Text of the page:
An outdoors-based industry requires equipment and facilities that endure, but there’s some debate as to which building material is best suited for storage structures, labor housing and logistics in mining applications. Advances in engineering and related technologies now bring into question whether the traditional steel or brick-and-mortar building may be the most economical or functional choice.
According to a 2012 report, tilt-up concrete buildings are constructed at a rate of 10,000 new units each year. This method of concrete building construction is reminiscent of 19th-century barn raising, but it’s a valuable time-saving process that is ideal for those with tight schedules and limited resources.
The advantages of a tilt-up concrete building are clear: they’re among the most durable and resilient buildings in the world, but cast-in-place facilities tend to be stronger and more in compliance with safety and security standards. Their downsides: questionable energy efficiency due to solar heat gain inherent in the material itself and the sheer permanence of the facility—an unwise investment if a site is considered temporary or short-term.
A major perceived downside of steel buildings is the incorporation of long-span steel floors, which have a tendency to bounce. Poured-in-place concrete not only serves as a better foundation for steel beams, it also reduces bounce. However, using steel requires a less complex and permanent foundation system, allowing construction in areas where soil stability is substandard.
In extreme environments, steel construction is easier and less costly per R-value of insulation than concrete tilt-up facilities. The potential for customization in the design of steel facilities is much greater than concrete, as the malleability of the material and the long-term general knowledge and experience of building with steel buildings provides better reliability.
Steel is also recyclable and “greener” than concrete, as structures can be demolished, recycled and reused in other applications. In fact, each wide-flange steel beam produced in the United States is made from more than 90% recycled or scrap material, giving construction contractors a significant leg-up in achieving LEED certification.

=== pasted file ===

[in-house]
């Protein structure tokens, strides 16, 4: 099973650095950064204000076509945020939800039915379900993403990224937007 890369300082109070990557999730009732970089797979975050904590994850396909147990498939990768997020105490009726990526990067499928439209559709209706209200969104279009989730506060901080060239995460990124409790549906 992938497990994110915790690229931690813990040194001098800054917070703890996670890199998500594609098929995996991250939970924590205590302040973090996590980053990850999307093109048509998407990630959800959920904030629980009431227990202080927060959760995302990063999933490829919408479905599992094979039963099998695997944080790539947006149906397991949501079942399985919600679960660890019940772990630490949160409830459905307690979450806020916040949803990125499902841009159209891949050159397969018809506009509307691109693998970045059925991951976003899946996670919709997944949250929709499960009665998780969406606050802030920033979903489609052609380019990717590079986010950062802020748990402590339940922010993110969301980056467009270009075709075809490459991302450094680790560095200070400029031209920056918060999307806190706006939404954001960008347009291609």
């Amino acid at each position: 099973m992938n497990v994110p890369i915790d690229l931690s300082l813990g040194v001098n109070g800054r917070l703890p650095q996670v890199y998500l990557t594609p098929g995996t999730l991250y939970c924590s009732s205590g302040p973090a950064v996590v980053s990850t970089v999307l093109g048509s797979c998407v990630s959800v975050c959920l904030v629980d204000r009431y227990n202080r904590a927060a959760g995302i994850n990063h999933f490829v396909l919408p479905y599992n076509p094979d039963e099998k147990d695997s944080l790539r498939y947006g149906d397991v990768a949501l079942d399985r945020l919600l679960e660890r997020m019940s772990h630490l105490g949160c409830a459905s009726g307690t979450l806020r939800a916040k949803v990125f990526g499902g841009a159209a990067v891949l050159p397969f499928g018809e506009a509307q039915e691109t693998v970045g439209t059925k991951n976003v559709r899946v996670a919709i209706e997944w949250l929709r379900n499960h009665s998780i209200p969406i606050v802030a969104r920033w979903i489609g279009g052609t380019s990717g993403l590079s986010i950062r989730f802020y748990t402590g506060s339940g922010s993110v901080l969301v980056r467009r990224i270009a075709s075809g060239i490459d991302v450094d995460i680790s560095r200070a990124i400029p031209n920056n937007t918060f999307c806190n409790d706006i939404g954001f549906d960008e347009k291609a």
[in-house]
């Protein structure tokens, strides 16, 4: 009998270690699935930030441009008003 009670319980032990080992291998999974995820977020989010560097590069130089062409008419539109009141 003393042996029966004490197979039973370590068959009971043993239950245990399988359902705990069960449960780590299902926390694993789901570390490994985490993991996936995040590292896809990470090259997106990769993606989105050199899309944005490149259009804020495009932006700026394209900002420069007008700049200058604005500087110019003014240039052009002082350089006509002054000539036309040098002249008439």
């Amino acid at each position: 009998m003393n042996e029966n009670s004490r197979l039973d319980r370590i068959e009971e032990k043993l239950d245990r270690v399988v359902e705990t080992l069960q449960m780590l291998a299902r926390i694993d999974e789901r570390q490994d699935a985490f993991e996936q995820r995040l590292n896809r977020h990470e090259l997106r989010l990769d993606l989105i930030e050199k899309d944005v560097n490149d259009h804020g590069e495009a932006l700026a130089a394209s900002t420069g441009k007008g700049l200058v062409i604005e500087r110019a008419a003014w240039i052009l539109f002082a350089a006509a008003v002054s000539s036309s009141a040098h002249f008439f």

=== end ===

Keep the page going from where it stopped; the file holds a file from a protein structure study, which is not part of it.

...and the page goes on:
Although there are justifiable concerns about the quality of cheaper, lower-end large-scale fabric buildings, many suppliers do, in fact, provide highly durable and cutting-edge designs suitable for use in some of the most extreme environments on earth. High-end custom fabric designs withstand wind and snow loads, and can be insulated to any R-value without exorbitant cost. According to a recent report by the United States Green Building Council, common myths surrounding tensioned fabric buildings are largely outdated.
While it’s true that fabric materials aren’t as durable as steel or concrete, the tradeoff comes in the form of portability and speed of installation, as many structures can be deployed with just a few day’s notice. Fabric building systems are also easier to expand and customize as an operation shifts focus or grows beyond the limits of a single building. Higher quality fabric structure manufacturers comply with common standards for building design and construction and will offer extended warranties.
Furthermore, tensioned fabric buildings tend to be among the most energy-efficient of the three building types, with built-in HVAC and ventilation systems allowing for efficient climate control throughout an entire facility. The lifespan of these building types varies by manufacturer and intended use as well as by climate in which the building is ultimately located, but building service life can be extended through the use of powder-coated metallic frames and occasional maintenance on tensioned-fabric panels. Many of these types of buildings can be expected to last 20–30 years.
This article was provided by William Hansen, marketing director, Alaska Structures (www.alaskastructures.com), an Anchorage, Alaska-based manufacturer of fabric building systems.